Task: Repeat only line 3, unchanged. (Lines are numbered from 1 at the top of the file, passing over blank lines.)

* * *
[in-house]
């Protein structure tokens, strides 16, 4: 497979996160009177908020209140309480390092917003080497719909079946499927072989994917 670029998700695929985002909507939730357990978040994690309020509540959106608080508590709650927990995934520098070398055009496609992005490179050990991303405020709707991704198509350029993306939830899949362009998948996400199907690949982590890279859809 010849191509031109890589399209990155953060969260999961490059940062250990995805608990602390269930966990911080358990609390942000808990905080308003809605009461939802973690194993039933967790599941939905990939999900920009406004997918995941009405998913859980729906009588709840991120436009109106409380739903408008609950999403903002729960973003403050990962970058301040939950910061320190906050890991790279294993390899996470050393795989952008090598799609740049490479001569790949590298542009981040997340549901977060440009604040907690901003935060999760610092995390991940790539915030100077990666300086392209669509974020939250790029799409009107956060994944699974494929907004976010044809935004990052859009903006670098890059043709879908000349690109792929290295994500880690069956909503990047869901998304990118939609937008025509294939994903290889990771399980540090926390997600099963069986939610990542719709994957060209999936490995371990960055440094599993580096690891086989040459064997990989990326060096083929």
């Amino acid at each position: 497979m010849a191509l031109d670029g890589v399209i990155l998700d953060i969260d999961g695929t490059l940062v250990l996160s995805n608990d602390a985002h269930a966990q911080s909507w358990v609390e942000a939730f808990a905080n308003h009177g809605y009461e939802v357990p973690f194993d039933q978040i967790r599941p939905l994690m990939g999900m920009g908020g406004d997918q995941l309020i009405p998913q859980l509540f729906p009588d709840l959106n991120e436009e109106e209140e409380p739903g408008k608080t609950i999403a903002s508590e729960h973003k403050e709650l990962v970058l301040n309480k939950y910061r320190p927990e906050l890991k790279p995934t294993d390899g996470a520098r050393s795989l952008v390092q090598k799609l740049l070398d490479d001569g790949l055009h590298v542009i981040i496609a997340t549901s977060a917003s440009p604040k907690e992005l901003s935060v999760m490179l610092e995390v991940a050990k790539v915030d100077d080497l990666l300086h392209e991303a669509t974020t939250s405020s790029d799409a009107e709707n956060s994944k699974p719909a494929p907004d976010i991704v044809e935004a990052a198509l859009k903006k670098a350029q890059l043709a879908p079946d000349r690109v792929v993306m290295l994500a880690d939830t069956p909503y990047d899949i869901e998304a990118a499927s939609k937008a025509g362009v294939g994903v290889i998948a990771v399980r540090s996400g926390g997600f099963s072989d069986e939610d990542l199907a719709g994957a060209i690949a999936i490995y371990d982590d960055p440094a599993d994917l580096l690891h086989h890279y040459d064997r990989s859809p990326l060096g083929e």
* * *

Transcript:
């Amino acid at each position: 497979m010849a191509l031109d670029g890589v399209i990155l998700d953060i969260d999961g695929t490059l940062v250990l996160s995805n608990d602390a985002h269930a966990q911080s909507w358990v609390e942000a939730f808990a905080n308003h009177g809605y009461e939802v357990p973690f194993d039933q978040i967790r599941p939905l994690m990939g999900m920009g908020g406004d997918q995941l309020i009405p998913q859980l509540f729906p009588d709840l959106n991120e436009e109106e209140e409380p739903g408008k608080t609950i999403a903002s508590e729960h973003k403050e709650l990962v970058l301040n309480k939950y910061r320190p927990e906050l890991k790279p995934t294993d390899g996470a520098r050393s795989l952008v390092q090598k799609l740049l070398d490479d001569g790949l055009h590298v542009i981040i496609a997340t549901s977060a917003s440009p604040k907690e992005l901003s935060v999760m490179l610092e995390v991940a050990k790539v915030d100077d080497l990666l300086h392209e991303a669509t974020t939250s405020s790029d799409a009107e709707n956060s994944k699974p719909a494929p907004d976010i991704v044809e935004a990052a198509l859009k903006k670098a350029q890059l043709a879908p079946d000349r690109v792929v993306m290295l994500a880690d939830t069956p909503y990047d899949i869901e998304a990118a499927s939609k937008a025509g362009v294939g994903v290889i998948a990771v399980r540090s996400g926390g997600f099963s072989d069986e939610d990542l199907a719709g994957a060209i690949a999936i490995y371990d982590d960055p440094a599993d994917l580096l690891h086989h890279y040459d064997r990989s859809p990326l060096g083929e």